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"Sir, we wish to see Jesus" John 12:21
 
Burial   BURIAL

The trial of Jesus by the Roman Governor, Pontius Pilate, began at 9 A.M. on Friday. He was convicted, condemned, and crucified by noon. By 3 P.M. he had died. The Jewish Sabbath begins at sundown on Friday so his followers and supporters felt the urgency to remove his body from the cross and bury him before the Sabbath. No such work could be done on the Sabbath and a day’s delay in fulfilling the mitzvah of burying the dead, especially in the holy season of Passover, would seem like an extra cruelty heaped upon the injustice of his cruel, though in those days, usual punishment. Joseph of Arimethia, a sympathizer who was also well connected, himself and a member of the Sanhedrin, the Jewish Council, went to Pilate and requested permission to bury Jesus’ body. Permission was granted and Joseph buried Jesus in his own tomb that was newly hewn out of the rock and had never been used.

Only the very rich could afford such a tomb. A cave would be carved by hand into a rock face. The chamber would be the size of a small bedroom in a house today. Along one wall a bench would be carved from the stone. The body of the deceased would be placed there wrapped in the windings of the grave wrappings. The body would decompose within a year and all that would remain would be the bones. These would be gathered and placed in ossuaries (bone boxes) made of clay or stone. These ossuaries would be placed in niches carved into the walls of the tomb. Thus, a whole family, and several generations of the family, could be buried in the same tomb. Lastly, a stone wheel and trough for the wheel was carved at the mouth of the tomb. The wheel could be rolled in the trough to seal the tomb to keep out animals and robbers. Poignantly, many scriptures suggest the rich themselves were robbers and could not have obtained their wealth otherwise. So one text speaks of the Messiah saying, “They made his grave with the wicked and his tomb with the rich, although he had done no violence, and there was no deceit in his mouth.”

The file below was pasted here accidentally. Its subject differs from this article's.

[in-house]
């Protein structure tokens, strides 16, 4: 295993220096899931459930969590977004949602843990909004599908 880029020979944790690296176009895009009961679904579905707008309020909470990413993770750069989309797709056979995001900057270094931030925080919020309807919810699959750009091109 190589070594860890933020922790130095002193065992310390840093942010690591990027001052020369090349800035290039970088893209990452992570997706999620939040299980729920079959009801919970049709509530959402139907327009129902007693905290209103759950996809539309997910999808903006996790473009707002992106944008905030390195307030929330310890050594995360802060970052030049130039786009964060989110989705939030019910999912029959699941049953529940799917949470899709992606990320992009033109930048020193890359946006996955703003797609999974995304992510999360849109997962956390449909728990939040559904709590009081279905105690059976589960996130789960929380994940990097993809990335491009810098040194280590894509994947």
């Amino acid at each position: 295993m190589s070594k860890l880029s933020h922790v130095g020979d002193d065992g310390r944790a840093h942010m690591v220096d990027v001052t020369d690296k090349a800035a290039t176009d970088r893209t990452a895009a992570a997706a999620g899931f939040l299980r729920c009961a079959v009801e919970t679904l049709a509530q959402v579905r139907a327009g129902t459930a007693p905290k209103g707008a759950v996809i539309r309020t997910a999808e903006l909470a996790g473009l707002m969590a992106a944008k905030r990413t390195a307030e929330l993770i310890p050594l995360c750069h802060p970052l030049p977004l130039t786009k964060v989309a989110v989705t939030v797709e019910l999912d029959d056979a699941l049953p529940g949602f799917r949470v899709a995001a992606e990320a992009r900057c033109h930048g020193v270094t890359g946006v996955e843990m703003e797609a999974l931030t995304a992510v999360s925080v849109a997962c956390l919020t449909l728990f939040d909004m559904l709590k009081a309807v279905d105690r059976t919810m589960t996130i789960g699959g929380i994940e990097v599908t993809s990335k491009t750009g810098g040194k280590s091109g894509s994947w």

Put to rest in time for the day of rest at least one scripture relates that Jesus continued to work on that Sabbath of his death. His body was laid in the tomb and rested, but his soul, separated from his body went to Sheol, the Hebrew name for the abode of departed souls. There he preached to them as he did on earth among the living.

One of the profound effects of Jesus’ burial was that it removed the ritual impurity of death. In the Torah’s purity laws, contact with the dead defiles a person and renders them unclean. They could not enter the Temple until they have undergone the proscribed purification. The Temple was the domain of God, of life, and death is its opposite, and the absence of God. Even Jesus cried from the cross, “My God, my God, why have you forsaken me.” Death is for the forsaken of God. But how can God forsake God, the Father forsake his Son? He cannot and does not. So even though Jesus dies and is buried he is not defiled by death. Rather, he renders death clean. It no longer has its power to defile. This is why his followers no longer felt the need to bury the dead apart from the living but could bury them even beside or in the churches they built for the worship of God.

(Painted by Caravaggio)

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